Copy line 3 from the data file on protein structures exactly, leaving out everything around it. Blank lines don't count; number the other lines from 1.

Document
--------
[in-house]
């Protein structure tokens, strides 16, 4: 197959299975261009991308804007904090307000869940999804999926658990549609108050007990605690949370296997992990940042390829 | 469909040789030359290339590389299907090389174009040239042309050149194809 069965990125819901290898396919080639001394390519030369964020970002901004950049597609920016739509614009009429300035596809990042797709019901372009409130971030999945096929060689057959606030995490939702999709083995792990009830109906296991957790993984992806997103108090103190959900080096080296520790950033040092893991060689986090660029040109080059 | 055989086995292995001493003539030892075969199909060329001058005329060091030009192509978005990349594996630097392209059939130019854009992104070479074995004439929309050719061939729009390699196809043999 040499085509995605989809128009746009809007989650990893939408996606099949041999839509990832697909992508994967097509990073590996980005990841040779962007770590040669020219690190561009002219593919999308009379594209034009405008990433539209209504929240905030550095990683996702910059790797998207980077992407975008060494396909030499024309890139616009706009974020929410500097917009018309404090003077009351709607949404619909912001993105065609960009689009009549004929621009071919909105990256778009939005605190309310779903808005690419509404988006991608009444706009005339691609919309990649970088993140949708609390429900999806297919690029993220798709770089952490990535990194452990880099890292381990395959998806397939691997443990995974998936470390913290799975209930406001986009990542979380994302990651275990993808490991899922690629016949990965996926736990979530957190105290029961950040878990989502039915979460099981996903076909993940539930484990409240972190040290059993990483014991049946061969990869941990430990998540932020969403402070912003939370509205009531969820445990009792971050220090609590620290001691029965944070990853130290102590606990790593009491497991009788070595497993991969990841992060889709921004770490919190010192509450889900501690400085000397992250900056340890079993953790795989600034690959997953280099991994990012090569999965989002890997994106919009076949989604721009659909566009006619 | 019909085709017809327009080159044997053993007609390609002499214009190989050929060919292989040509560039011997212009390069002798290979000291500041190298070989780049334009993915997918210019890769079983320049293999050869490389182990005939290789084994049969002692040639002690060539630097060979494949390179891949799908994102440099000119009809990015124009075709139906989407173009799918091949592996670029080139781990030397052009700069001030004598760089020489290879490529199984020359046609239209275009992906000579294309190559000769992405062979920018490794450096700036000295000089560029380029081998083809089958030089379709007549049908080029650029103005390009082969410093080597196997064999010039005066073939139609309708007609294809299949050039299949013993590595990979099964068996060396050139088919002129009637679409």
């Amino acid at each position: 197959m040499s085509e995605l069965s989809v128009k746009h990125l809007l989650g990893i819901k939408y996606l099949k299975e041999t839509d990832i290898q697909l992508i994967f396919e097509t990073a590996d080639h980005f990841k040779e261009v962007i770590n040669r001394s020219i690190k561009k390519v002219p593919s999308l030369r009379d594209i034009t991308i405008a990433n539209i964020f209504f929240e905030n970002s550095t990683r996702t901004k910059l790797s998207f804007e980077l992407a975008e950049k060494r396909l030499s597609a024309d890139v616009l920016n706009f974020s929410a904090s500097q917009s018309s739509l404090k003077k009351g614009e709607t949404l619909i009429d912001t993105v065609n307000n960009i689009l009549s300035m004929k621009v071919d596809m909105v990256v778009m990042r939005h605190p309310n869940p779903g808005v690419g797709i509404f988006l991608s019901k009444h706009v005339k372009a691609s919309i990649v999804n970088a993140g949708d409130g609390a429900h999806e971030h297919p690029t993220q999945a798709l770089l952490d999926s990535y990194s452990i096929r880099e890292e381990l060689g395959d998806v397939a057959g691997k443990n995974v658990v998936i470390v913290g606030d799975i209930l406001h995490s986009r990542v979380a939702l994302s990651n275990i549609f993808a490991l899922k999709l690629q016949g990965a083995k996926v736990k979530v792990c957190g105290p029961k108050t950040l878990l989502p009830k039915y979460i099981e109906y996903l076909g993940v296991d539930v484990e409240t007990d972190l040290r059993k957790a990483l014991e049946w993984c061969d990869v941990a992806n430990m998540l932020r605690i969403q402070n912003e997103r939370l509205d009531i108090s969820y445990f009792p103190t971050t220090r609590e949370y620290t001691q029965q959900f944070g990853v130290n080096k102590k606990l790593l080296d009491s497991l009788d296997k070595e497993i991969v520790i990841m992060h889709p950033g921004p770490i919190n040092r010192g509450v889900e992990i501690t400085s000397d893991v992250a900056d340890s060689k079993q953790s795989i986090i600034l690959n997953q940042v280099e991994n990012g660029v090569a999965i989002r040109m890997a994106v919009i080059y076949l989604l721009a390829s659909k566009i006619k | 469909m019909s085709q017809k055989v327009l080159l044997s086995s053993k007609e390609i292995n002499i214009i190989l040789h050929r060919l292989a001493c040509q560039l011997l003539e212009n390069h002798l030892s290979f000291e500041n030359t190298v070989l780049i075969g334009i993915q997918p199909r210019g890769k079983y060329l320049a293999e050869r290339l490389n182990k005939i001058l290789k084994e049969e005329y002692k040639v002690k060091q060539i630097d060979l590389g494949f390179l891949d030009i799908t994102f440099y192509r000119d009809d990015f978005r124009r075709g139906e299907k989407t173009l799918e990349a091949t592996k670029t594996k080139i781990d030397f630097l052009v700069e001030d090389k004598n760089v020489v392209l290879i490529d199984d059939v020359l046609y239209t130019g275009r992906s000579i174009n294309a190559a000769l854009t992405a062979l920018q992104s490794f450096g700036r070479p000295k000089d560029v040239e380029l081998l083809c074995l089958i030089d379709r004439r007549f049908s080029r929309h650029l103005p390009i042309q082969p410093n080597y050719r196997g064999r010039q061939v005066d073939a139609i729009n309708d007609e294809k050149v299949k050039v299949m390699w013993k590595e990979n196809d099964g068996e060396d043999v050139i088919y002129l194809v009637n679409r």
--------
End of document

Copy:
């Amino acid at each position: 197959m040499s085509e995605l069965s989809v128009k746009h990125l809007l989650g990893i819901k939408y996606l099949k299975e041999t839509d990832i290898q697909l992508i994967f396919e097509t990073a590996d080639h980005f990841k040779e261009v962007i770590n040669r001394s020219i690190k561009k390519v002219p593919s999308l030369r009379d594209i034009t991308i405008a990433n539209i964020f209504f929240e905030n970002s550095t990683r996702t901004k910059l790797s998207f804007e980077l992407a975008e950049k060494r396909l030499s597609a024309d890139v616009l920016n706009f974020s929410a904090s500097q917009s018309s739509l404090k003077k009351g614009e709607t949404l619909i009429d912001t993105v065609n307000n960009i689009l009549s300035m004929k621009v071919d596809m909105v990256v778009m990042r939005h605190p309310n869940p779903g808005v690419g797709i509404f988006l991608s019901k009444h706009v005339k372009a691609s919309i990649v999804n970088a993140g949708d409130g609390a429900h999806e971030h297919p690029t993220q999945a798709l770089l952490d999926s990535y990194s452990i096929r880099e890292e381990l060689g395959d998806v397939a057959g691997k443990n995974v658990v998936i470390v913290g606030d799975i209930l406001h995490s986009r990542v979380a939702l994302s990651n275990i549609f993808a490991l899922k999709l690629q016949g990965a083995k996926v736990k979530v792990c957190g105290p029961k108050t950040l878990l989502p009830k039915y979460i099981e109906y996903l076909g993940v296991d539930v484990e409240t007990d972190l040290r059993k957790a990483l014991e049946w993984c061969d990869v941990a992806n430990m998540l932020r605690i969403q402070n912003e997103r939370l509205d009531i108090s969820y445990f009792p103190t971050t220090r609590e949370y620290t001691q029965q959900f944070g990853v130290n080096k102590k606990l790593l080296d009491s497991l009788d296997k070595e497993i991969v520790i990841m992060h889709p950033g921004p770490i919190n040092r010192g509450v889900e992990i501690t400085s000397d893991v992250a900056d340890s060689k079993q953790s795989i986090i600034l690959n997953q940042v280099e991994n990012g660029v090569a999965i989002r040109m890997a994106v919009i080059y076949l989604l721009a390829s659909k566009i006619k | 469909m019909s085709q017809k055989v327009l080159l044997s086995s053993k007609e390609i292995n002499i214009i190989l040789h050929r060919l292989a001493c040509q560039l011997l003539e212009n390069h002798l030892s290979f000291e500041n030359t190298v070989l780049i075969g334009i993915q997918p199909r210019g890769k079983y060329l320049a293999e050869r290339l490389n182990k005939i001058l290789k084994e049969e005329y002692k040639v002690k060091q060539i630097d060979l590389g494949f390179l891949d030009i799908t994102f440099y192509r000119d009809d990015f978005r124009r075709g139906e299907k989407t173009l799918e990349a091949t592996k670029t594996k080139i781990d030397f630097l052009v700069e001030d090389k004598n760089v020489v392209l290879i490529d199984d059939v020359l046609y239209t130019g275009r992906s000579i174009n294309a190559a000769l854009t992405a062979l920018q992104s490794f450096g700036r070479p000295k000089d560029v040239e380029l081998l083809c074995l089958i030089d379709r004439r007549f049908s080029r929309h650029l103005p390009i042309q082969p410093n080597y050719r196997g064999r010039q061939v005066d073939a139609i729009n309708d007609e294809k050149v299949k050039v299949m390699w013993k590595e990979n196809d099964g068996e060396d043999v050139i088919y002129l194809v009637n679409r």